Australia is capital hungry. As a small country, we need foreign investment to grow our agribusiness sector and capitalise on the opportunities presented by our growing region.

Proposals to ‘improve transparency of foreign ownership’ by closely tracking foreign agricultural investments are unwarranted, expensive and an unnecessary clog on productivity. There are better ways to address community concerns about foreign investment in agricultural landholdings.

"Men trip not on mountains, they trip on molehills”

(Chinese proverb)

The Commonwealth Government first floated the idea of improving data quality about land ownership in its Green Paper on Australia’s National Food Plan released in July this year (see Corrs in Brief - Green Paper on Australia's National Food Plan).

This was followed by the government’s October announcement that it intends to forge ahead with a national foreign ownership register for agricultural land. A consultation paper on its establishment was released last month.

The register aims to collect information on foreign ownership to improve transparency and better inform public debate and policy making. But nothing in the paper acknowledges the Syphian task that building such a register for agricultural land represents, let alone a sensible cost benefit analysis.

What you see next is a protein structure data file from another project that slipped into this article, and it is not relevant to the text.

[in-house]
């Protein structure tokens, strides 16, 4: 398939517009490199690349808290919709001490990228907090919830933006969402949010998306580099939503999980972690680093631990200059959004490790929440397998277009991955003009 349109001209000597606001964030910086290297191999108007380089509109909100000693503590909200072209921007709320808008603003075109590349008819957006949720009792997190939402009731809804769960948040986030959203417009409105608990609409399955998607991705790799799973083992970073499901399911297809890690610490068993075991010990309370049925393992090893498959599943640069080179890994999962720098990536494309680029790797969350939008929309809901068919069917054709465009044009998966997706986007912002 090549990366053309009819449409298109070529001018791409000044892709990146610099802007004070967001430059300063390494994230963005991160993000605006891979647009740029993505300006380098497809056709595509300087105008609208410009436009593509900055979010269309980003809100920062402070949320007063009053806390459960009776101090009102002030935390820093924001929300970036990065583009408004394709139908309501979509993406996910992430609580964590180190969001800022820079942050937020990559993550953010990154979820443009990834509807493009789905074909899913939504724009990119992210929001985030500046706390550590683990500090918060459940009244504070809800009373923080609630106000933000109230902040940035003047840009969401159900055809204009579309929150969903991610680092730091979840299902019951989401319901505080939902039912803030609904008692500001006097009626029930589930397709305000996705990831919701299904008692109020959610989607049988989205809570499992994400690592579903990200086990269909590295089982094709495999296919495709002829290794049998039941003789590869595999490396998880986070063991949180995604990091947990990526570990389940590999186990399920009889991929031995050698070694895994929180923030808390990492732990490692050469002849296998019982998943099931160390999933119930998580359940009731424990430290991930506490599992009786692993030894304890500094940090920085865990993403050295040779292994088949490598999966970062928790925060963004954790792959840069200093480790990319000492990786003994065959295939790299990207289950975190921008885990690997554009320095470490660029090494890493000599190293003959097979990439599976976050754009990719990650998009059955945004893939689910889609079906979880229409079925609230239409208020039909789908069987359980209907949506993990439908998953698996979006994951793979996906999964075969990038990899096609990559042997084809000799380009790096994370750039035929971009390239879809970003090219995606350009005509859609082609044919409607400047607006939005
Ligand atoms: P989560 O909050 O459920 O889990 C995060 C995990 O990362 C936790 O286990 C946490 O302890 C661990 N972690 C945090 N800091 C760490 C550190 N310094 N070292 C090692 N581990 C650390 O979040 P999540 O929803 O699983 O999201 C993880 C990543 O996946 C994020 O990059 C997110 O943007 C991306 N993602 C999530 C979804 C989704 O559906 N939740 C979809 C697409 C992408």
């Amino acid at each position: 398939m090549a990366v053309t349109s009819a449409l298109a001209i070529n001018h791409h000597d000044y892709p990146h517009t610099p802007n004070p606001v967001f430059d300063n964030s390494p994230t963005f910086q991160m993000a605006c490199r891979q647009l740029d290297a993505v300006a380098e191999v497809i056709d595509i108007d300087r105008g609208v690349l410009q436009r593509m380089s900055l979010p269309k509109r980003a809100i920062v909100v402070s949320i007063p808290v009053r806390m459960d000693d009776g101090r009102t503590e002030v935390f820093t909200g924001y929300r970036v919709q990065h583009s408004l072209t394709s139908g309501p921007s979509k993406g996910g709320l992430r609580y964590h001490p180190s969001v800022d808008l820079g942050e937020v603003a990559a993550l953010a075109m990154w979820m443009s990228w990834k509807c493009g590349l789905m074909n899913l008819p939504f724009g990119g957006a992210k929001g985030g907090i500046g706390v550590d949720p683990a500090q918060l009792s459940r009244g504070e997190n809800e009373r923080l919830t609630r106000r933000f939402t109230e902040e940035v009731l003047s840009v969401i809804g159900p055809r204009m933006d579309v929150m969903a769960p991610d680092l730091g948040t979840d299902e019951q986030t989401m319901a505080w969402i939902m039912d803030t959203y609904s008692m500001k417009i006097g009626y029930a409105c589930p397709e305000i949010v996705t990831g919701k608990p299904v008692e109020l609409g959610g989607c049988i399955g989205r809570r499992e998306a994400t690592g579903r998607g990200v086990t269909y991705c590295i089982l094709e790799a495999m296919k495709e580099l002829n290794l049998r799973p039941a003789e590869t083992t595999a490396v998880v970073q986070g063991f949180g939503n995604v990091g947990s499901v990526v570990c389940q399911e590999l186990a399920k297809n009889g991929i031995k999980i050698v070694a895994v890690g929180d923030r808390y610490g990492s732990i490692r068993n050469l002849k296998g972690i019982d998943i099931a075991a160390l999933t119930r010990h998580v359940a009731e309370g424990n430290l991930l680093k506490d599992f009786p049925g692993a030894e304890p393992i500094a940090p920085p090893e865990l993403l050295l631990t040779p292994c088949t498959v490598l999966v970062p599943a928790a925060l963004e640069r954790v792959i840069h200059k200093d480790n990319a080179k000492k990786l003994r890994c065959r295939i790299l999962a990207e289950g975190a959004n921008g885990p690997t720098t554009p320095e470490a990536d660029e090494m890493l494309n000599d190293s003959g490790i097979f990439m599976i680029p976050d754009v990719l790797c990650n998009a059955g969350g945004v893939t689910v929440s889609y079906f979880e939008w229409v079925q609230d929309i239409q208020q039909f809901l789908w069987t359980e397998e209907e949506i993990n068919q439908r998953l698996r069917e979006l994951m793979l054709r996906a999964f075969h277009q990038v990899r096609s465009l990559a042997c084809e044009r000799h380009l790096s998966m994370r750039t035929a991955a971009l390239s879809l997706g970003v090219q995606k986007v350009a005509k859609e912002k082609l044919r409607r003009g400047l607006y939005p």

Given the coalition’s support for a register, it seems inevitable some register will be implemented. However, the extent to which obtaining data will alter entrenched opinions on foreign investment in agricultural land is questionable. It is difficult to believe marginally better data will make any difference to the quality of the debate.

What do we currently know about foreign ownership of agricultural land?

The ABS Agricultural Land and Water Ownership Survey, December 2010 has the most recent official statistics on agricultural land ownership. This survey estimated that at the end of 2010, 88.6% of agricultural land was entirely Australian owned and a further 5.9% majority Australian owned. While statistically significant these figures were estimates rather than definitive figures.

How would a national register be implemented?

Queensland is the only state that has a register to monitor foreign ownership of land, under the Foreign Ownership of Land Register Act 1988 (Qld). The Act requires notification for all land, not just agricultural land, however if consistency across different land uses is assumed, the level of foreign ownership is extremely low, at 2.6% of all land in Queensland as at 30 June 2011.

Consistent with the Queensland Act, the national register is proposed to be a post-acquisition recording system so it will be entirely separate from the foreign investment approval process administered by the Foreign Investment Review Board.

Since states are responsible for registering land ownership the only realistic way to establish a “national” register is to add it to existing state-based land registers. This is no simple task, such a move would require developing new administrative systems (even in Queensland) to overlay existing systems including: